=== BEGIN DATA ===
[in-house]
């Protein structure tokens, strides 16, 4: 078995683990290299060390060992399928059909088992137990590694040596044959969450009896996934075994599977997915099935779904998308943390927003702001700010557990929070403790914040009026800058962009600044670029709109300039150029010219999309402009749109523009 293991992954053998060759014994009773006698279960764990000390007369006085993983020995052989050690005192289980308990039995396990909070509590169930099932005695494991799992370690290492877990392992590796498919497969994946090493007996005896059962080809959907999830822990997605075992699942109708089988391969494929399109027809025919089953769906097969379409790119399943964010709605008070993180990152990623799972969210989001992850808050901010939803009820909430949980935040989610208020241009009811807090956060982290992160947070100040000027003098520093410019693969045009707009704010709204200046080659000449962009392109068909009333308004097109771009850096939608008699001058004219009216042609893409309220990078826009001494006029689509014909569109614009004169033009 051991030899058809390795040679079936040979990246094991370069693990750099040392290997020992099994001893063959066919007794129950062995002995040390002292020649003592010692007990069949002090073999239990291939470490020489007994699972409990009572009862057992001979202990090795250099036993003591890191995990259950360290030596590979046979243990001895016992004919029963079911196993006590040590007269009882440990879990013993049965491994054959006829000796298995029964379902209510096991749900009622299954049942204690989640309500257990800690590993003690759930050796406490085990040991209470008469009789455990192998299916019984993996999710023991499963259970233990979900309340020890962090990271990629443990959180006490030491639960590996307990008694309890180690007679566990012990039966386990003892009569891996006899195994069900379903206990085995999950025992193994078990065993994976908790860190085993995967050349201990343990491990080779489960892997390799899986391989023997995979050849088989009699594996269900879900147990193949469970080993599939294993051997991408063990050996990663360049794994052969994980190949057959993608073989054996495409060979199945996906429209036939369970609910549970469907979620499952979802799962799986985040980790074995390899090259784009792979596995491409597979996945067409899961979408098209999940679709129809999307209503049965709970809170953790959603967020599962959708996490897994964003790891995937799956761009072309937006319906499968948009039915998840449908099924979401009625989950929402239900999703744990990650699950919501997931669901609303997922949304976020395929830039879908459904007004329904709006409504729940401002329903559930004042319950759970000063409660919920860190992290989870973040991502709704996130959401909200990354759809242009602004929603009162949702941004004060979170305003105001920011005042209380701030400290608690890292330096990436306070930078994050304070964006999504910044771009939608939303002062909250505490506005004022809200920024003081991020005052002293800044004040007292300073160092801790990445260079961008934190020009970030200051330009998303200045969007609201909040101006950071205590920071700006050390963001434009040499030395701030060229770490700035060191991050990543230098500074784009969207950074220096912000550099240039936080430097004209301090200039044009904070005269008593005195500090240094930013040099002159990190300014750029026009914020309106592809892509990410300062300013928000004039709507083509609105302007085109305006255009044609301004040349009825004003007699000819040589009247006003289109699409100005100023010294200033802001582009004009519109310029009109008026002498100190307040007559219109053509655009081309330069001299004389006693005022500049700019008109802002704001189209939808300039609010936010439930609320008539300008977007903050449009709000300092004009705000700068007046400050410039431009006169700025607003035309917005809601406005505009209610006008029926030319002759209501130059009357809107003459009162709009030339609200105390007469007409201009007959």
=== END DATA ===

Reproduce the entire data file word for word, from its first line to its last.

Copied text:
[in-house]
């Protein structure tokens, strides 16, 4: 078995683990290299060390060992399928059909088992137990590694040596044959969450009896996934075994599977997915099935779904998308943390927003702001700010557990929070403790914040009026800058962009600044670029709109300039150029010219999309402009749109523009 293991992954053998060759014994009773006698279960764990000390007369006085993983020995052989050690005192289980308990039995396990909070509590169930099932005695494991799992370690290492877990392992590796498919497969994946090493007996005896059962080809959907999830822990997605075992699942109708089988391969494929399109027809025919089953769906097969379409790119399943964010709605008070993180990152990623799972969210989001992850808050901010939803009820909430949980935040989610208020241009009811807090956060982290992160947070100040000027003098520093410019693969045009707009704010709204200046080659000449962009392109068909009333308004097109771009850096939608008699001058004219009216042609893409309220990078826009001494006029689509014909569109614009004169033009 051991030899058809390795040679079936040979990246094991370069693990750099040392290997020992099994001893063959066919007794129950062995002995040390002292020649003592010692007990069949002090073999239990291939470490020489007994699972409990009572009862057992001979202990090795250099036993003591890191995990259950360290030596590979046979243990001895016992004919029963079911196993006590040590007269009882440990879990013993049965491994054959006829000796298995029964379902209510096991749900009622299954049942204690989640309500257990800690590993003690759930050796406490085990040991209470008469009789455990192998299916019984993996999710023991499963259970233990979900309340020890962090990271990629443990959180006490030491639960590996307990008694309890180690007679566990012990039966386990003892009569891996006899195994069900379903206990085995999950025992193994078990065993994976908790860190085993995967050349201990343990491990080779489960892997390799899986391989023997995979050849088989009699594996269900879900147990193949469970080993599939294993051997991408063990050996990663360049794994052969994980190949057959993608073989054996495409060979199945996906429209036939369970609910549970469907979620499952979802799962799986985040980790074995390899090259784009792979596995491409597979996945067409899961979408098209999940679709129809999307209503049965709970809170953790959603967020599962959708996490897994964003790891995937799956761009072309937006319906499968948009039915998840449908099924979401009625989950929402239900999703744990990650699950919501997931669901609303997922949304976020395929830039879908459904007004329904709006409504729940401002329903559930004042319950759970000063409660919920860190992290989870973040991502709704996130959401909200990354759809242009602004929603009162949702941004004060979170305003105001920011005042209380701030400290608690890292330096990436306070930078994050304070964006999504910044771009939608939303002062909250505490506005004022809200920024003081991020005052002293800044004040007292300073160092801790990445260079961008934190020009970030200051330009998303200045969007609201909040101006950071205590920071700006050390963001434009040499030395701030060229770490700035060191991050990543230098500074784009969207950074220096912000550099240039936080430097004209301090200039044009904070005269008593005195500090240094930013040099002159990190300014750029026009914020309106592809892509990410300062300013928000004039709507083509609105302007085109305006255009044609301004040349009825004003007699000819040589009247006003289109699409100005100023010294200033802001582009004009519109310029009109008026002498100190307040007559219109053509655009081309330069001299004389006693005022500049700019008109802002704001189209939808300039609010936010439930609320008539300008977007903050449009709000300092004009705000700068007046400050410039431009006169700025607003035309917005809601406005505009209610006008029926030319002759209501130059009357809107003459009162709009030339609200105390007469007409201009007959």